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5 Oldest Mountain Ranges in the World 2022

Oldest Mountain Ranges in the World: 5 Oldest Mountain Ranges_50.1

What are Mountains?

Mountains are amazing formations of nature are important for us, as they give us fresh water and a place for plants, animals and humans alike to live. Mountains appear when two parts of Earth’s crust called plates crash together. As National Geographic states, when the two plates meet, they buckle up like the hood of a car in a head-on collision.

Mountains are so gigantic they can actually influence weather patterns, and provide natural boundaries for countries. Here is a look at some of the oldest mountain ranges right now on Earth, and what is special about them.

The Oldest Mountain Range in india

What is the meaning of the Oldest mountains?

mountain that was formed before the beginning of the Tertiary Period.  Old mountains, in contrast, have rounded peaks and slopes made gentler by hundreds of millions of years of erosion. 

Here is a look at some of the oldest mountain ranges right now on Earth, and what is special about them:

1. The Barbertown Greenstone Belt (3.6 Billion Years)

  • Country and Origin: South Africa and Swaziland
  • Highest Peak: 5,900 feet
  • Average Elevation: 2,000-5,900 feet
  • Approximate Area: 120 by 60 km

Generally speaking, South Africa and the Americas are home to some of the oldest mountain ranges on Earth. The Barbertown Greenstone Belt, or Makhonjwa Mountains is the very oldest mountain range in the world. These mountains are full of ancient fossils, volcanic rock and, you got it, gold. The gold found in the Makhonjwa Mountains forms some of the oldest recognized orogenic gold deposits in the world.

2. The Hamersley Range (3.4 Billion Years)

  • Country and Origin: Western Australia, Pilbara Region
  • Highest Peak: Mount Meharry, 4,098 feet
  • Average Elevation: 450-550 m
  • Approximate Area: 160 miles

The Hamersley Range of mountains in northwestern Australia fit this category. They may have been called something else by Australia’s native peoples long ago but when explorer and mineral surveyor Francis T. Gregory visited the area in 1861, the mountains were named for Edward Hamersley, someone who provided money that helped make Gregory’s ambitious expedition happen. The Hamersley Range is rich in iron ore, and in the 1990s, it was the source of over 90% of Australia’s iron production. Gold is also found in these mountains in small amounts, as is asbestos and other minerals. The Hamersley mountain range is also home to Mount Meharry, which is Australia’s highest peak.

3. The Waterberg Mountains (2.7 Billion Years)

  • Country and Origin: South Africa, Limpopo Province
  • Highest Peak: Geelhoutkop, 6,000 feet
  • Average Elevation: 600 meters
  • Approximate Area: 14,500 sq km

The Waterberg mountains of South Africa are low-lying peaks that sit in the Waterberg biosphere in North Limpopo Province, South Africa, one of 500 UNESCO biospheres in the world. This mountain range is about 150 km (93 miles) long, and is protected, as one of Africa’s two savannah biospheres. If you visit these mountains, you can see findings that date back to the Stone Age, including ancient cave art. You may also see findings related to the very origins of humans.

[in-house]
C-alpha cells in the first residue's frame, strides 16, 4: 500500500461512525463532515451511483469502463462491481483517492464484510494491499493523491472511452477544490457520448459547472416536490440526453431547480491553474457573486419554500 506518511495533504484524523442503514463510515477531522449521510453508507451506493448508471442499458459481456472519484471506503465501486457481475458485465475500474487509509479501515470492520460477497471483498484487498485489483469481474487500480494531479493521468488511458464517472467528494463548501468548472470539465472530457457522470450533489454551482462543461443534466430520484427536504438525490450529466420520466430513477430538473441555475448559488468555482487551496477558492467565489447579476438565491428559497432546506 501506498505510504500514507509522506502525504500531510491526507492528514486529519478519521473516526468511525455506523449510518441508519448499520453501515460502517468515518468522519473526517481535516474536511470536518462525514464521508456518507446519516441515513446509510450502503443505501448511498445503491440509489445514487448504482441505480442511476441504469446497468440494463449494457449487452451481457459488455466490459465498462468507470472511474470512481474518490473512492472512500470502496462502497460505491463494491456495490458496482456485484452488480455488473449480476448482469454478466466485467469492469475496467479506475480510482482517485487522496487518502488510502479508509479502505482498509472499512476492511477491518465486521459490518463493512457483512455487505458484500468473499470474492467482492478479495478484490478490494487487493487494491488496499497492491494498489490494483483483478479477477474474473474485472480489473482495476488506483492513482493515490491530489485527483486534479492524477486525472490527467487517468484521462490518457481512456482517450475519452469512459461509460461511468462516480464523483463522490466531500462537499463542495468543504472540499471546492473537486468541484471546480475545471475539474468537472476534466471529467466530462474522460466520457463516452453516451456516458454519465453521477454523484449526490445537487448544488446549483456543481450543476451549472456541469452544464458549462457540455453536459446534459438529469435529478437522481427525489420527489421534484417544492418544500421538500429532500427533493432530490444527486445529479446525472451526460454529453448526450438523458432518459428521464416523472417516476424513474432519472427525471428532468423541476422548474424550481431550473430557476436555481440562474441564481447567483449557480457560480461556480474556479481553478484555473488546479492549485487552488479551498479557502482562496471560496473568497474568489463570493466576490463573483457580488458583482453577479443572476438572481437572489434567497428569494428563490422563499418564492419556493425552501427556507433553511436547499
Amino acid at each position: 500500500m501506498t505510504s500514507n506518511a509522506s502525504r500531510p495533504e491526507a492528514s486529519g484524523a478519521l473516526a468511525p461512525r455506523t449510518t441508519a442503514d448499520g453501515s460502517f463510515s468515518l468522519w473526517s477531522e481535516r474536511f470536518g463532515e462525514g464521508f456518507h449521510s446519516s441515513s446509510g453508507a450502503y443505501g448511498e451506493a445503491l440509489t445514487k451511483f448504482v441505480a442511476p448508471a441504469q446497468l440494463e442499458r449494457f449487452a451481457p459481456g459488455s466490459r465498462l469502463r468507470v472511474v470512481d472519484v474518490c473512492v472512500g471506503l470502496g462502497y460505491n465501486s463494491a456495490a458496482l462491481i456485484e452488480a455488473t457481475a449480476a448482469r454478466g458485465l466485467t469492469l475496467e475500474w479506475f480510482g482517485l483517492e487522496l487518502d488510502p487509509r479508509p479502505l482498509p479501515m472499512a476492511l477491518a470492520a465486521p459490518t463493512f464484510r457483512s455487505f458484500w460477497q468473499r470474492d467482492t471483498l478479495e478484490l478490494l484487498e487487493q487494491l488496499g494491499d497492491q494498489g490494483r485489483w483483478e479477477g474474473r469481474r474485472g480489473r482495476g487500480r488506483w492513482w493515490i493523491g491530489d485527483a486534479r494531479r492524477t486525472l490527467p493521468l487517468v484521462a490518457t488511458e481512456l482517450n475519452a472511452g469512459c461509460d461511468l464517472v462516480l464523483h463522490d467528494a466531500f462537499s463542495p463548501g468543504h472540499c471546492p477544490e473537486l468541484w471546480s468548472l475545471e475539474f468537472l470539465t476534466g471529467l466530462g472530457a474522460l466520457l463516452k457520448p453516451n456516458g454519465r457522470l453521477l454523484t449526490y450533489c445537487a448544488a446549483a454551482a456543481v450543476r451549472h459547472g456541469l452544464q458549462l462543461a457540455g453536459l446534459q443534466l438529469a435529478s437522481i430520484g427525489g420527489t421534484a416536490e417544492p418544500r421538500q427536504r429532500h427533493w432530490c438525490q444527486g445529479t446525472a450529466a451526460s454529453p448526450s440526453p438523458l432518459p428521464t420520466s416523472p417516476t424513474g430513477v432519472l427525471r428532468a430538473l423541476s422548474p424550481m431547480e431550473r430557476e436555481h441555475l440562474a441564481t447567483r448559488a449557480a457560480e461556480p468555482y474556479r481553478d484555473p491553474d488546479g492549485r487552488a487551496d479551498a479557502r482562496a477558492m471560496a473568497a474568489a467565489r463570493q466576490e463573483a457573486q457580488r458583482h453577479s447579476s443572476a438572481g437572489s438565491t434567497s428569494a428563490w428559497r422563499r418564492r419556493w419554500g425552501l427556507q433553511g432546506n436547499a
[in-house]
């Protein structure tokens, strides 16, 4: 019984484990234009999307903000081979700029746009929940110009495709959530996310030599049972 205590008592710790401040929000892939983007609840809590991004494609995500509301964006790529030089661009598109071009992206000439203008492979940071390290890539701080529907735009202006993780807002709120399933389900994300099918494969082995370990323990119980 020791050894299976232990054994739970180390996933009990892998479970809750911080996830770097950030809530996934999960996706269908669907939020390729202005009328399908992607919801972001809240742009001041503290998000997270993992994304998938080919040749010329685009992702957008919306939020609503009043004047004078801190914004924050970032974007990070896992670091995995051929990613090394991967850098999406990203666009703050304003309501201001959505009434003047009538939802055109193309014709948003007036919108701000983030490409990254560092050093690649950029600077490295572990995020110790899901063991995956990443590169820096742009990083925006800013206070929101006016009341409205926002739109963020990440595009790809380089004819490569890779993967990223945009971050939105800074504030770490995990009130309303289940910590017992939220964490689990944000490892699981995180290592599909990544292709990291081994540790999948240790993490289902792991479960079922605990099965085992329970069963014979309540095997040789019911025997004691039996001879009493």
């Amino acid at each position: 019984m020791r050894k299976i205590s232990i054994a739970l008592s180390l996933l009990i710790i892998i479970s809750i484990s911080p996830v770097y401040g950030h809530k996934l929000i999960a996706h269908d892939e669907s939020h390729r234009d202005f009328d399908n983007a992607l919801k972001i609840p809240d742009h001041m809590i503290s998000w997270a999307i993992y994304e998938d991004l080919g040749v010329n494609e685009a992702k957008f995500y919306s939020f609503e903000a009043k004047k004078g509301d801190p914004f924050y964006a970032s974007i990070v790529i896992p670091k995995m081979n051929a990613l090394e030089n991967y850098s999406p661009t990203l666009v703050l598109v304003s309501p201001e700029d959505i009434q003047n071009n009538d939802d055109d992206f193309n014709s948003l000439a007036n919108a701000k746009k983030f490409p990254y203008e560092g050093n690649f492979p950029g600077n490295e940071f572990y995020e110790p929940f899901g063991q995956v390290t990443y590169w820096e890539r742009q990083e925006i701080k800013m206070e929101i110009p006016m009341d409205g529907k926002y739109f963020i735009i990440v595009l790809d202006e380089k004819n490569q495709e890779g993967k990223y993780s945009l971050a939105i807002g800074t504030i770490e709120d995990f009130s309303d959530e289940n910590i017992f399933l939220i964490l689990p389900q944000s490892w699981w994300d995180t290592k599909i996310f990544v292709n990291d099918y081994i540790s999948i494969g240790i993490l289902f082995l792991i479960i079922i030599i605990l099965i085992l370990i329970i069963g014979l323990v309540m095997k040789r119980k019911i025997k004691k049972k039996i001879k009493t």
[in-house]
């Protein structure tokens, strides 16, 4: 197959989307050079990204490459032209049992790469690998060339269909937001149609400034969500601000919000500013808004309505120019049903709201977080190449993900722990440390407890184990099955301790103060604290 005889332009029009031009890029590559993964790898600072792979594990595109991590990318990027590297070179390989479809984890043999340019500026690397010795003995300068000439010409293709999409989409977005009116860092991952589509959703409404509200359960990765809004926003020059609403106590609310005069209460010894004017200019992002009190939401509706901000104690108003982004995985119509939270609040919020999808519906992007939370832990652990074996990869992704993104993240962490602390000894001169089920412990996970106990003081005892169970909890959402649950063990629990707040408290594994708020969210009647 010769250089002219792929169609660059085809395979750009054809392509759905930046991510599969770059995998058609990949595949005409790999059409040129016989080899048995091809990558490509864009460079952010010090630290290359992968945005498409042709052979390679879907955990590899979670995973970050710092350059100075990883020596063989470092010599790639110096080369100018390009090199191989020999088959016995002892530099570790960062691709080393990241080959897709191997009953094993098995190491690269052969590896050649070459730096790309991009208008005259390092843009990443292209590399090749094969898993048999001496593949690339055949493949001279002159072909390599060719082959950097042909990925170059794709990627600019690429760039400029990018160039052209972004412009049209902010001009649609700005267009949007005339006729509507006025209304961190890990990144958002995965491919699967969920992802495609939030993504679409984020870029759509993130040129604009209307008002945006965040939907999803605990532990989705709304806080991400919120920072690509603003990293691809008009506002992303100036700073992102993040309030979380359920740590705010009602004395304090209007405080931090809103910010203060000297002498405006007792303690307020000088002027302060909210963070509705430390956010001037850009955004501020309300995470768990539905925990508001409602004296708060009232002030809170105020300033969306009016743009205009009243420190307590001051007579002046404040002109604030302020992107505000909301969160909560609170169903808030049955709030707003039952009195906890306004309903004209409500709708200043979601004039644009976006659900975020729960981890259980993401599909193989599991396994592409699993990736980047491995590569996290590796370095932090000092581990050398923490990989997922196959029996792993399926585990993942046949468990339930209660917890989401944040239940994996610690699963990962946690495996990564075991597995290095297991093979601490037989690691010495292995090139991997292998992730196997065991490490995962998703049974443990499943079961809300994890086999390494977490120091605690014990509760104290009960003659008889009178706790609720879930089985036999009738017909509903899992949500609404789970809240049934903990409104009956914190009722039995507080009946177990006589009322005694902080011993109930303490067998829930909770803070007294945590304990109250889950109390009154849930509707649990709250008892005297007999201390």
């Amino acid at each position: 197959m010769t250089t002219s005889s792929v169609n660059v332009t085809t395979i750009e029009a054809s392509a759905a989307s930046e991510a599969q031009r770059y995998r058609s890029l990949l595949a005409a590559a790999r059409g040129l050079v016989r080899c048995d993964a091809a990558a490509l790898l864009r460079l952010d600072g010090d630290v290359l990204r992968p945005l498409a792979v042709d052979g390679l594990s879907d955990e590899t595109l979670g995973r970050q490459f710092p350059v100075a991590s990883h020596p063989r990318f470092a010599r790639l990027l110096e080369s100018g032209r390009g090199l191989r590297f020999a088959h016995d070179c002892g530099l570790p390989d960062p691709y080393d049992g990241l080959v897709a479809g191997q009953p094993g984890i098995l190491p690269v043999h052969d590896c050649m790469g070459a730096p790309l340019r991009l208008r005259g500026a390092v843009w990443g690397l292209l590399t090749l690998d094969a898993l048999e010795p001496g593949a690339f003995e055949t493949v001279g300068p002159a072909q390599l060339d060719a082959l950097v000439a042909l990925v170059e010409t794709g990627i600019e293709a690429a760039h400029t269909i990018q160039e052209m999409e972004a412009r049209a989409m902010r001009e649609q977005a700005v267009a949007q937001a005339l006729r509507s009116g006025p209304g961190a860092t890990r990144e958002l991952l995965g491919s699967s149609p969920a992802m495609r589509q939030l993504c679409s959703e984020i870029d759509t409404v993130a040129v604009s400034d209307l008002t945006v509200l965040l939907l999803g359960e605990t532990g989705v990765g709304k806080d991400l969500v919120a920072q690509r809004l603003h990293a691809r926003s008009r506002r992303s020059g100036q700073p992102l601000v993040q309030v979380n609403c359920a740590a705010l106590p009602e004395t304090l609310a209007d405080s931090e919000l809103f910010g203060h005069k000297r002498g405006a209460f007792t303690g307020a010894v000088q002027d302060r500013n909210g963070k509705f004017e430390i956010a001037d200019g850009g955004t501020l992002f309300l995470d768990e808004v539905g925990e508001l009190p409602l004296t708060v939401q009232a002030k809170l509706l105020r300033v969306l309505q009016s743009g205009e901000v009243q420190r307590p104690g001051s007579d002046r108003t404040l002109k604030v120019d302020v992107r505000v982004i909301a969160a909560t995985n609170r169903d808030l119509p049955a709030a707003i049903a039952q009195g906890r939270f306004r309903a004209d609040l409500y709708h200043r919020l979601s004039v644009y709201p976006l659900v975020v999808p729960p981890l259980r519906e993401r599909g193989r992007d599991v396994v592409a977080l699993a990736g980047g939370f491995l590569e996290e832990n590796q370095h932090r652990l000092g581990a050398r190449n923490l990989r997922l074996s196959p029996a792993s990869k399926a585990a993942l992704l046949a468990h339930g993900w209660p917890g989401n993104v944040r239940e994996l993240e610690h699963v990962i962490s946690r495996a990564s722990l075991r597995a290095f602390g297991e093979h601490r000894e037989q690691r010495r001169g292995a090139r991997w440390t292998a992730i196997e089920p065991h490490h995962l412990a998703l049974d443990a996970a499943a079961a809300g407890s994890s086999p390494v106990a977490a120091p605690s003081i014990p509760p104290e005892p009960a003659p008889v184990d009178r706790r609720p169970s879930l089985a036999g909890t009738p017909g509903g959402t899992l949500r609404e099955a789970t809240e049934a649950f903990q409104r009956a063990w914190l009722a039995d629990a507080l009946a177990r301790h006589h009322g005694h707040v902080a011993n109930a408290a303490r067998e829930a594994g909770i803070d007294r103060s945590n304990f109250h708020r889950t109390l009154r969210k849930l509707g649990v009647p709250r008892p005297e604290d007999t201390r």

4. The Magaliesberg (2.3 Billion Years)

  • Country and Origin: South Africa, Northwest Province
  • Highest Peak: Nooitgedacht, 1852 meters
  • Average Elevation: 300 meters
  • Approximate Area: 120 km

This ancient mountain range is also the site to where we can trace some of the earliest human inhabitants. The region around the Magaliesberg includes the Sterkfontein Caves, which are in the area known as the Cradle of Humankind. These caves, which lie to the south of the main range by 25 km, have given us the oldest fossils of the hominin species. The Magaliesberg mountains are another one and they are also situated in a UNESCO biosphere, stretching for about 75 miles (120 km) from Bronkhorstspruit Dam east of Pretoria to Rustenburg.

5. Guiana Highlands 2 Billion Years

  • Country and Origin: Northeastern South America
  • Highest Peak: Pico de Neblina, 9,823 feet
  • Average Elevation: 2600-4900 feet
  • Approximate Area: 1200 miles long, 200-600 miles wide

In North-Eastern South America, the Guiana Highlands are located north of the Amazon rainforest, and south of the infamous Orinoco River. These mountains roll through the southern half of Venezuela. They also cover most of the Guianas, the northern part of Brazil, and part of southeastern Colombia. This range is made of plateaus capped with sandstone, low mountains of about 2,000 to 3,000 feet (600 to 900 metres) above sea level, and rolling hilly uplands. Savannas and tropical rainforests cover the sides of the Guiana Highlands. These include Angel Falls, the world’s highest waterfall, gold, diamonds, iron ore, crystalline rocks, minerals, insecticides, medicinal plants, vanilla, cabinet wood, and more Magical.

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